CAAT study: lab-grown mini-brains are a good alternative to traditional animal testing
Mini-brains are miniature human brain models, developed with human cells and barely visible to the human eye, whose cellular mechanisms mimic those of the developing human brain.
The scientists, who will publish their findings on February 21 in Frontiers in Cellular Neuroscience, used the mini-brains to determine that the common antidepressant paroxetine suppresses the growth of synapses, or connection points between neurons, and leads to significant decreases in an important support-cell population. Paroxetine is sold under the brand names Paxil and Seroxat, among others.
Paroxetine, which can cross the placenta in pregnant women, currently comes with a warning against use in early pregnancy, largely due to a known risk of heart and lung defects. Some epidemiological studies also have suggested that paroxetine raises the risk of autism. The new findings are likely to heighten concerns about the effects of this drug, and others in its class, on the developing brain.
The study authors say that the findings suggest that lab-grown mini-brains, which they call BrainSpheres, are a good alternative to traditional animal testing. In particular, they can reveal drugs and other chemicals that are harmful to young brains.
"There's a growing concern that we have an epidemic of neurodevelopmental disorders, including autism, and that these might be caused by exposures to common drugs or other chemicals. However, since traditional animal testing is so expensive, we haven't been able to properly investigate this question," says co-senior author Thomas Hartung, MD, the Doerenkamp-Zbinden Chair and Professor in the Department of Environmental Health and Engineering and director of the Center for Alternatives to Animal Testing at the Bloomberg School.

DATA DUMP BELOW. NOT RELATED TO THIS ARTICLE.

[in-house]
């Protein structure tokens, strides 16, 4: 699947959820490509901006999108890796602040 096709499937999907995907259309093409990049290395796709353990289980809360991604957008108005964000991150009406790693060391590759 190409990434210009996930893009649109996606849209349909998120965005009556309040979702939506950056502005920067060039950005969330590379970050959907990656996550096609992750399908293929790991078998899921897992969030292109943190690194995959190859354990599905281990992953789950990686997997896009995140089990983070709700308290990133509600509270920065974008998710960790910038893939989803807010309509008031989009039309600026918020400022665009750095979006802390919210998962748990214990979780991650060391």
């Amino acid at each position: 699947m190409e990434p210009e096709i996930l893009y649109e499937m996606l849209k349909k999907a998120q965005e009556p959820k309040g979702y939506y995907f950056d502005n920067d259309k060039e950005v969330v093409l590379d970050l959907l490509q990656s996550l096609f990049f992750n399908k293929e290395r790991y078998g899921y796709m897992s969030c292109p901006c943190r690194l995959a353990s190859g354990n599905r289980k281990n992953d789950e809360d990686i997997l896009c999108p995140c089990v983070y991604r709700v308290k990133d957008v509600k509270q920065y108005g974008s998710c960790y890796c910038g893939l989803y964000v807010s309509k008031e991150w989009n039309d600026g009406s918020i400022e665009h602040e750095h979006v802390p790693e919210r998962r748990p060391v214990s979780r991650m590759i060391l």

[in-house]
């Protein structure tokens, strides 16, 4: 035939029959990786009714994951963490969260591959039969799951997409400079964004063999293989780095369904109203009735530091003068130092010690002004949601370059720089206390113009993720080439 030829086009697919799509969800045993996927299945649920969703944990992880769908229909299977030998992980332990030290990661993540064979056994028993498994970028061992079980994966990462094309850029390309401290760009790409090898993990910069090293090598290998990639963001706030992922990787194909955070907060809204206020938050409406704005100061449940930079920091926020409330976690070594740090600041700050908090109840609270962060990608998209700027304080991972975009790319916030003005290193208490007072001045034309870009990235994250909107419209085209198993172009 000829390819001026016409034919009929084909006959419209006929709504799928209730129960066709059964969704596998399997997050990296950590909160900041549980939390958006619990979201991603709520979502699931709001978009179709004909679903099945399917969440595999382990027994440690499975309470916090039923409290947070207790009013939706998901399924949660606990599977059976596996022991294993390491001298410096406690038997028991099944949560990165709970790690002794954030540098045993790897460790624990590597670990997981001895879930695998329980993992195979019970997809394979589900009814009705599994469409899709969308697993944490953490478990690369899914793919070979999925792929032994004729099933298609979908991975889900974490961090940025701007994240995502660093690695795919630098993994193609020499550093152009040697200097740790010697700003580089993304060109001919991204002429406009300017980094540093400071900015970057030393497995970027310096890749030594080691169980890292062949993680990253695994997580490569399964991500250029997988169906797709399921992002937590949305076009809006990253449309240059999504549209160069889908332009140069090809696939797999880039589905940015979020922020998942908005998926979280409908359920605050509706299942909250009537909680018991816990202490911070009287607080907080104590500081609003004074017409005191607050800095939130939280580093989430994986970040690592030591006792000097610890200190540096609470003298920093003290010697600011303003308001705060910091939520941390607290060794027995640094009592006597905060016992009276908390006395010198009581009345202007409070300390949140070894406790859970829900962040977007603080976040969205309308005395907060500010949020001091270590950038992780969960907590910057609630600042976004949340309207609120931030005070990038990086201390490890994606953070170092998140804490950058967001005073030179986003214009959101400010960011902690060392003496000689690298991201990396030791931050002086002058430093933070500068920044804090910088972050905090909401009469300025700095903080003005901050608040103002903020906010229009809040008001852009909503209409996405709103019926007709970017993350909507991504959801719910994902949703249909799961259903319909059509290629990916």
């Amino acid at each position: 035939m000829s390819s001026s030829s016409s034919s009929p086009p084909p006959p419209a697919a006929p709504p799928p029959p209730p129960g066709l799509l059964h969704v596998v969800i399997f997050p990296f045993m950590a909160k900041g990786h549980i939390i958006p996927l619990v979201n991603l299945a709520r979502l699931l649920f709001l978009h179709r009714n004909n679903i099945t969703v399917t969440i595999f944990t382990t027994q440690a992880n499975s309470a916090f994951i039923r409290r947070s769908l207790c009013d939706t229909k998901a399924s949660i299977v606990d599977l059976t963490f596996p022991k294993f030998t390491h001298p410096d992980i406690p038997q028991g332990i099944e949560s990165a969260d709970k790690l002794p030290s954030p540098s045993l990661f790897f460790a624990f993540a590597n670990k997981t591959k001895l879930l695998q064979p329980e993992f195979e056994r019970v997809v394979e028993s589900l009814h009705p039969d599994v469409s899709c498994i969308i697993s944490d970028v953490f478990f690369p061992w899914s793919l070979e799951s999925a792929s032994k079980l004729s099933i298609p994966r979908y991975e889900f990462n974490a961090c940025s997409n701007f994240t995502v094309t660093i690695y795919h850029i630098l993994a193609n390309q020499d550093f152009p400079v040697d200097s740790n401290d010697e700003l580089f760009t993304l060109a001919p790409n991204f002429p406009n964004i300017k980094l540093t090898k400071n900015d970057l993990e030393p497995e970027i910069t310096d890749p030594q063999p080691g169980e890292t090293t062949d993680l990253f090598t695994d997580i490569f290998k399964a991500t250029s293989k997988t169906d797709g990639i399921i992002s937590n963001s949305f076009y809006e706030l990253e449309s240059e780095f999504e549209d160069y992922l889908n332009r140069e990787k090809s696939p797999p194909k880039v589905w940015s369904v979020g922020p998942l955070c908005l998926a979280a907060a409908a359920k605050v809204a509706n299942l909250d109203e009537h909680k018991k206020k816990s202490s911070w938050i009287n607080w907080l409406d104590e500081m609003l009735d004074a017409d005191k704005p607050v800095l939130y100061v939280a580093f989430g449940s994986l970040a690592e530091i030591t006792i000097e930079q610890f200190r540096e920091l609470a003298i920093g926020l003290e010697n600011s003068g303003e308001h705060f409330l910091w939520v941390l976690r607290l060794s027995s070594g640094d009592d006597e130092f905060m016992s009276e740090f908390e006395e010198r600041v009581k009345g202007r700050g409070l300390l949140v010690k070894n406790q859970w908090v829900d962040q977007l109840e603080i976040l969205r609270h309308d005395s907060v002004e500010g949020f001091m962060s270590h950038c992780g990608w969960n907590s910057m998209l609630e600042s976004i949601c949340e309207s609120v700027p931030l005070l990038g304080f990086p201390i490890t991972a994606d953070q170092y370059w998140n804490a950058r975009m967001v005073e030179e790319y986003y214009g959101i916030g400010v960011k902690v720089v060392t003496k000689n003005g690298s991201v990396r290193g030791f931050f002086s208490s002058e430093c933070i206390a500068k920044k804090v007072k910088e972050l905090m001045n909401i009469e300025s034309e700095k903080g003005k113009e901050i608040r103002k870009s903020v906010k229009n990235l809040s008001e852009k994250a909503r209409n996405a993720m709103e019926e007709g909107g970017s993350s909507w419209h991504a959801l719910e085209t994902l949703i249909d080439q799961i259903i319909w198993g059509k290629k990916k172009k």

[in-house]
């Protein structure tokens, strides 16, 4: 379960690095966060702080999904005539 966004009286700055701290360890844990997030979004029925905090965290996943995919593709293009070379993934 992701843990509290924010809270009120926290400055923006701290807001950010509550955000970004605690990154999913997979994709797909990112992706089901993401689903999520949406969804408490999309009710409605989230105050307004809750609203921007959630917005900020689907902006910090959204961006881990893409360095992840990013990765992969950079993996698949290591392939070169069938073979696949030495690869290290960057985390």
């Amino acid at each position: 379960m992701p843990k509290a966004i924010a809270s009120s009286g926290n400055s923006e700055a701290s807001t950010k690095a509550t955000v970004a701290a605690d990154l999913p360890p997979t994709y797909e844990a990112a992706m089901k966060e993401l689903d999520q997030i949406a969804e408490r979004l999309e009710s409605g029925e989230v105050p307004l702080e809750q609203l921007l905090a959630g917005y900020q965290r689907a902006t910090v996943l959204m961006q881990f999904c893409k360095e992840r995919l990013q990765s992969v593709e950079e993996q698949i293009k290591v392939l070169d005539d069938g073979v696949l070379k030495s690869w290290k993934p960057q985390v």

Hartung and colleagues developed the mini-brains to model early brain development. The tiny clumps of brain tissue are made by taking cells from adult humans, often from their skin, and transforming them into stem cells, and then biochemically nudging the stem cells to develop into young brain cells. The mini-brains form a rudimentary brain-like organization over a period of a few months. Because they are made of human cells, they may be more likely to predict effects on the human brain—and because they can be mass-produced in the lab, they are much cheaper to work with than animals.